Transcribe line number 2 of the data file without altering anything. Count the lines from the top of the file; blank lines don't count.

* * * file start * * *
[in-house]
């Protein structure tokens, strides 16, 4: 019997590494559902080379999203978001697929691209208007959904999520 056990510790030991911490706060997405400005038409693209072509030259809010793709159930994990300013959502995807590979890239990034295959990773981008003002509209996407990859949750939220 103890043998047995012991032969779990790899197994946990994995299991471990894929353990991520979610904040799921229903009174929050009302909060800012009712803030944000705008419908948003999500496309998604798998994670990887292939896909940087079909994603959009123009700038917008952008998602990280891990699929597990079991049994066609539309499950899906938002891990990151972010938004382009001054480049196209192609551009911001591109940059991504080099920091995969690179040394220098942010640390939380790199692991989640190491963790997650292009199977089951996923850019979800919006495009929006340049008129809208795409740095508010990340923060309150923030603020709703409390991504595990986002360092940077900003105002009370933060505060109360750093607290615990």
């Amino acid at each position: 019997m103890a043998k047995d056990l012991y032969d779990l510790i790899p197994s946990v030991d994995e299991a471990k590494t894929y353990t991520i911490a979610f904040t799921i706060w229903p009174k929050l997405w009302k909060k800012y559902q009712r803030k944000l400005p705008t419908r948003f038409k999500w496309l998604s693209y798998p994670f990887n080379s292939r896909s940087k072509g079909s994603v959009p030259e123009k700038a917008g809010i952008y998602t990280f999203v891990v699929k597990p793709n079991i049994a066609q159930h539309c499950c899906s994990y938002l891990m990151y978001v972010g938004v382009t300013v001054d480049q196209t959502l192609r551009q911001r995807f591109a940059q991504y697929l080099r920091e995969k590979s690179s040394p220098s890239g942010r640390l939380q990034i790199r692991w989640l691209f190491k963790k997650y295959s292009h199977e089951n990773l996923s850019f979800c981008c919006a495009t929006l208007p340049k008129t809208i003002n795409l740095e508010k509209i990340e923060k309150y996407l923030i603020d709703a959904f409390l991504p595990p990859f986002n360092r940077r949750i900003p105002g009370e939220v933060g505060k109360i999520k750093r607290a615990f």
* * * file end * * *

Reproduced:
């Protein structure tokens, strides 16, 4: 019997590494559902080379999203978001697929691209208007959904999520 056990510790030991911490706060997405400005038409693209072509030259809010793709159930994990300013959502995807590979890239990034295959990773981008003002509209996407990859949750939220 103890043998047995012991032969779990790899197994946990994995299991471990894929353990991520979610904040799921229903009174929050009302909060800012009712803030944000705008419908948003999500496309998604798998994670990887292939896909940087079909994603959009123009700038917008952008998602990280891990699929597990079991049994066609539309499950899906938002891990990151972010938004382009001054480049196209192609551009911001591109940059991504080099920091995969690179040394220098942010640390939380790199692991989640190491963790997650292009199977089951996923850019979800919006495009929006340049008129809208795409740095508010990340923060309150923030603020709703409390991504595990986002360092940077900003105002009370933060505060109360750093607290615990």